Lucy Hannah W

Group 22


Introducing the NEWTOPIA team, currently we are a team of five MArch.1 students at the Manchester School of Architecture

Lucy Woodward
Atelier : CiA
BArch : University of Nottingham
Worked at : Sheppard Robson, London
Skill : AutoCAD
Interested in : Preserving heritage within adaptive re-use

Abbie Colder
Atelier : &Architecture
BArch : Sheffield Hallam University
Worked at : Chapman Taylor, Manchester
Skill : Enscape Visualisations
Interested in : Inclusive & sustainable design

Hayden Webster
Atelier : CiA
BArch : Sheffield Hallam University
Worked at : Matchbox Architects, Northamptonshire
Skill : Revit
Interested in : Environmental technology within buildings

Pippa Humphries
Atelier : USE
BArch : Sheffield Hallam University
Worked at : HTA, Manchester
Skill : Adobe Photoshop
Interested in : Intersections between art and architecture

Ariel Chesley
Atelier : Infra Space
BArch : University of Virginia
Worked at : Shalom Baranes Associates, Washington DC
Skill : Rhino
Interested in : Relationships between landscape and the built environment
Posted 6 Mar 2020 00:16

Post-war British New Towns was an attempt by the UK government to alleviate housing shortages and slum clearance after the country-wide destruction of the Blitz during the Second World War. The New Towns Act of 1946 granted the permission of compulsory purchase orders to buy land at its agricultural value, by the authority of specially appointed Development Corporations, to transform into new communities with populations between 30,000 to 80,000. Taking over a decade to build, the first generation of New towns were slammed by many critics about their low-density approach to housing design. The later New Towns tried to learn from their mistakes and responded to adaptations in society as well as the rising numbers of cars.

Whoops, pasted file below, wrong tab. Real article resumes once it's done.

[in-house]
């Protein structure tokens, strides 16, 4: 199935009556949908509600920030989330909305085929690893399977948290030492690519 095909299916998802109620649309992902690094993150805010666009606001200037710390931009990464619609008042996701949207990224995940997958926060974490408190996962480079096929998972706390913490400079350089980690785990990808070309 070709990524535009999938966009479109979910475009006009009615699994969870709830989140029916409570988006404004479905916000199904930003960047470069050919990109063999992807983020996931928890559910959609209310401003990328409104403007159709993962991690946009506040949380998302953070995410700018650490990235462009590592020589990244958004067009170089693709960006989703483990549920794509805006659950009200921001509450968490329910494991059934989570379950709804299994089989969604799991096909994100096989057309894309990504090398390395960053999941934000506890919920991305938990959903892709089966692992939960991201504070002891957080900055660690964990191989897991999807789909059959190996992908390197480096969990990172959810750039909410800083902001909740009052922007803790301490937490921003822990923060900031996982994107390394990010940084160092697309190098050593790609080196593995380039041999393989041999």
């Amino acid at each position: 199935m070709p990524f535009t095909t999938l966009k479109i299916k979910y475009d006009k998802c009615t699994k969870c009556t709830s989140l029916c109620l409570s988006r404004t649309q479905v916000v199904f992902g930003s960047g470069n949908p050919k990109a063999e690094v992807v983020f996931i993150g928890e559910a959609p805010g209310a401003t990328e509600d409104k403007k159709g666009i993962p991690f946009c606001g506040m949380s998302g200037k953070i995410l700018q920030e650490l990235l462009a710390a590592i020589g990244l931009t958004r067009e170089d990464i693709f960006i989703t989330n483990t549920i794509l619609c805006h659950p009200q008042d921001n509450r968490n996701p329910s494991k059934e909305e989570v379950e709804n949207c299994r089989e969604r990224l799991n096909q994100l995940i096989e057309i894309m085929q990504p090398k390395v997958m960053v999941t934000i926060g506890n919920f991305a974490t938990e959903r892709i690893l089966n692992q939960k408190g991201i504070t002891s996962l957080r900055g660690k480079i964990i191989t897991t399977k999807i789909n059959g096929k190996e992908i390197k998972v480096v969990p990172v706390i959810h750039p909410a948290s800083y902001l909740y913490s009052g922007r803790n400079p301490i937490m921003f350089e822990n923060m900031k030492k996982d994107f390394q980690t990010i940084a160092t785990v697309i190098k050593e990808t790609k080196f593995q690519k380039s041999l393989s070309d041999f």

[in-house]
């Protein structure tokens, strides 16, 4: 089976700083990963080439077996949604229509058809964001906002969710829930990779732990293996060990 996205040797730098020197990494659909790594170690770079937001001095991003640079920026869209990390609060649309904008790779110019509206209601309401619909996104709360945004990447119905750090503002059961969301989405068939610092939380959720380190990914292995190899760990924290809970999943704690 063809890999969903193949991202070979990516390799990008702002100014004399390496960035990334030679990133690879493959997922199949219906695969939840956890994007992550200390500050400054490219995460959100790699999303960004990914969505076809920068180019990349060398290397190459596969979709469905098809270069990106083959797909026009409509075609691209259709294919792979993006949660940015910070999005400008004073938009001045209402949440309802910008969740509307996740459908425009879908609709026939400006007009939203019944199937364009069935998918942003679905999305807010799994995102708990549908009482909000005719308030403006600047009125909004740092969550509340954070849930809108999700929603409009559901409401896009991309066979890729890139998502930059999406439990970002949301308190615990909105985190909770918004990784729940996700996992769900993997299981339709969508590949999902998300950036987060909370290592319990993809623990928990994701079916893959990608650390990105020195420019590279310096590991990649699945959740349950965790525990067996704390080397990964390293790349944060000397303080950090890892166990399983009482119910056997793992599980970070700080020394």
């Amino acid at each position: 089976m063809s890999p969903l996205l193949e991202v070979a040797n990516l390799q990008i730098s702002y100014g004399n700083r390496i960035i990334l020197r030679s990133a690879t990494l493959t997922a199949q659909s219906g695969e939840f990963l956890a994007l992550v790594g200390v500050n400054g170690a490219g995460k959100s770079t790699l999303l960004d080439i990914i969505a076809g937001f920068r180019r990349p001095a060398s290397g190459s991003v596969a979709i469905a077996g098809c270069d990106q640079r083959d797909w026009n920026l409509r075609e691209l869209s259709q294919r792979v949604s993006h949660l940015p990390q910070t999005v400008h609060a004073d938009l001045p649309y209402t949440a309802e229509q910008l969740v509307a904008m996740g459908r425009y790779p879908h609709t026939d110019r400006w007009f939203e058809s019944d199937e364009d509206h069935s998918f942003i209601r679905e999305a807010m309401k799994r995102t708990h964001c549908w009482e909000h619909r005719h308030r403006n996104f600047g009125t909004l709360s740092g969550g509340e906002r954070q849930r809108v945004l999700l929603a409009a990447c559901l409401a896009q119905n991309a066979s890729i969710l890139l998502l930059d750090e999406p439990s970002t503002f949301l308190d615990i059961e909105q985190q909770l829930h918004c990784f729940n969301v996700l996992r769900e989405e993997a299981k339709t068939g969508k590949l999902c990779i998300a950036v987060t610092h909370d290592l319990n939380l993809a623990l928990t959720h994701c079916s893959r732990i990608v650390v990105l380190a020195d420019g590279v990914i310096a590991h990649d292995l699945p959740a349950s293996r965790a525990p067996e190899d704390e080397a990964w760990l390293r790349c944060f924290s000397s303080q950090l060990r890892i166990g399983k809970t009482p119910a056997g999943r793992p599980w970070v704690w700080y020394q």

Earlier this year, a group of 17 MArch year 5 students took a research method module which looked at 4 different case studies either in the second or third generation, these included Skelmersdale, Redditch, Telford and Warrington. This research involved the primary data collection from archives, private collections, online sources and libraries to create a case study document. The teams then produced a poster and model to present the overall findings of the town. Oral history interviews were also undergone to analyse the towns from different perspectives, either from a residential or design point of view. These case studies will be displayed at the exhibition along with other material made during the events week. We look forward to seeing the spacial design layouts to present this amazing work.
Posted 9 Mar 2020 12:43

In February, we visited The Modernist gallery to gain an understanding of the space which will host our exhibition in May. We took plenty of photos to understand its spacial qualities and used the exhibition already on display as a reference for potential arrangement opportunities. We met with Jack Hale and other members of the gallery to discuss key dates within the two week period of events. These key dates included the set up, duration and dismantling of the display, as well as the official opening evening which will be announced in a later blog post. Keep you posted!